We have winter dens and summer dens. Our winter dens are usually built in dry, wooded areas. They are several feet deep, and are used for hibernation. Summer dens are built near grassy areas where food is plentiful. They are usually 2-4 feet deep. If possible, we build our summer dens under barns, sheds and other structures. This offers us protection from predators. Our burrows typically have two entrances or more-- one main entrance and a peep hole (or escape route). Inside, there are separate dens for sleeping/nursing and potty facilities. We are very clean animals and we keep our dens clean. In fact, we carpet them with leaves, and we wipe our feet before entering!
9. How long do groundhogs live?
We can live for several years, however, most of us live a very short life. If people would just drive slower, maybe we'd stand a chance! It's true that many of us get hit by cars. In addition, I understand that many groundhogs do not survive hibernation. I guess some winters are just too long and too cold, and some groundhogs don't put on enough fat to sustain them until spring. As for me, I'm pretty smart, and I eat well, so expect to see me around for awhile.
10. When do groundhogs hibernate?
We usually leave our summer dens by late August or early September to find our winter dens. We begin hibernation in late September or October. During hibernation, we fall into a very deep sleep. When it gets really cold, our body temperature will drop to just below freezing, and our heart rate and breathing slows way down. Why Groundhog Day is celebrated on February 2 I don't know. We do not emerge from hibernation until March or sometimes even April (in colder areas). Remember, if the ground is white, we're outta sight! Click here to see a groundhog hibernating.
11. How do groundhogs select mates?
The male groundhog does the courting. When he comes out of hibernation, he immediately seeks a female groundhog. He goes from den to den until he finds one. The two share the den for a short time until the female is ready to give birth. At that time, she drives the father out of the den. The father is not allowed anywhere near the young cubs and has no part in raising them. So he leaves in search of other females, but often finds they are all with cubs by that time (awe, ain't that a shame!)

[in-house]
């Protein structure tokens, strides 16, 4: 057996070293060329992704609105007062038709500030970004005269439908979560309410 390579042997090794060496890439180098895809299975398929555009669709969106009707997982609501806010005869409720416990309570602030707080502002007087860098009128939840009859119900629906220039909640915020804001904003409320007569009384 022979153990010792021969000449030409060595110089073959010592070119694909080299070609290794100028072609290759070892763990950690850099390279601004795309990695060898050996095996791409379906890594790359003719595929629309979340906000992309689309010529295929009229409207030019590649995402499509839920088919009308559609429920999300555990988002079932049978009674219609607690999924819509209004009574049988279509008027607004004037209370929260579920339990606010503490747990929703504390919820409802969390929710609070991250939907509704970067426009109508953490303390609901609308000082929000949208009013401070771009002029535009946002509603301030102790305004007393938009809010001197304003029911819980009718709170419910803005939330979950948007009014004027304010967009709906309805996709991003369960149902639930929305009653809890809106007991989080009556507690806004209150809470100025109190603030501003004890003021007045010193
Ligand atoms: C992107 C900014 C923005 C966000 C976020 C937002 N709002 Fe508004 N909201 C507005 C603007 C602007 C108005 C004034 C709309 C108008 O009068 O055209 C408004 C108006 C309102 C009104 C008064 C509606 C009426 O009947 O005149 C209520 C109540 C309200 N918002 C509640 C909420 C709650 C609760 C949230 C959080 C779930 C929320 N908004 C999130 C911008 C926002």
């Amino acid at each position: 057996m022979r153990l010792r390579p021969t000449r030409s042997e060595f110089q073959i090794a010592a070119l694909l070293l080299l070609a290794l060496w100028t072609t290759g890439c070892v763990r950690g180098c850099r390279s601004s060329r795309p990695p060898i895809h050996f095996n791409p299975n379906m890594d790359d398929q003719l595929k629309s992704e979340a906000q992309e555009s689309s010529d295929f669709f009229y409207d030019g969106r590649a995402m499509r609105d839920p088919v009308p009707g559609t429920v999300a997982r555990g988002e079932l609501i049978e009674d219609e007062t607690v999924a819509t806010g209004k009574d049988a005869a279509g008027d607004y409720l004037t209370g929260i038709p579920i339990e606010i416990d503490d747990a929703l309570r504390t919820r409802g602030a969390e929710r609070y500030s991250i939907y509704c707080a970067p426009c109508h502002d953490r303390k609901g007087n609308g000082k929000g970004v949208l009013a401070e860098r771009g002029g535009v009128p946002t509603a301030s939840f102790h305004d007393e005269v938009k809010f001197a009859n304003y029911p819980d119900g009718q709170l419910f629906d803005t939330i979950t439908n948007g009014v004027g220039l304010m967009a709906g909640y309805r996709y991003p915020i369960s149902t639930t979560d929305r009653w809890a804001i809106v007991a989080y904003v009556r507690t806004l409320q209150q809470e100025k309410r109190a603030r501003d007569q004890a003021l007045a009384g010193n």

12. How many cubs do they have?
On average, between three and five cubs per litter (although I understand there have been as few as one and as many as nine). In my family, we had as many as six. However, groundhogs have only one litter per year.
13. When are the cubs born?
Breeding occurs in the Spring (usually in April) and cubs are born approximately 1 month later (usually in May). Cubs are born without fur and are blind. They weigh about an ounce (30 grams) and measure about 4.25 inches (10 cm) long. It takes about two weeks for them to have fur, and four weeks before they can open their eyes. At five weeks, they are running around. The mother will nurse them for about 6 weeks. When they are able to eat on their own, she will move each one away from the home den to a separate den and leave it. However, she will visit each one daily for a few weeks to check on it. In my case, mom let me stay at HogHaven (I was the favorite, of course), and I have lived here every since and had cubs of my own!
14. Do groundhog families stay together?
No, we are pretty much "loners". As mentioned above, mothers and fathers do not even share living quarters after the young are born. When I was born, Dad was no where to be found. Mom raised us all by herself, and my brothers and sisters left home by mid summer to live in separate dens. Occasionally, you might find two young groundhogs sharing a summer den, but that's probably due to a lack of comfortable housing in the area. Other species of marmots I understand are more social and live together in large groups. Personally, I like my space!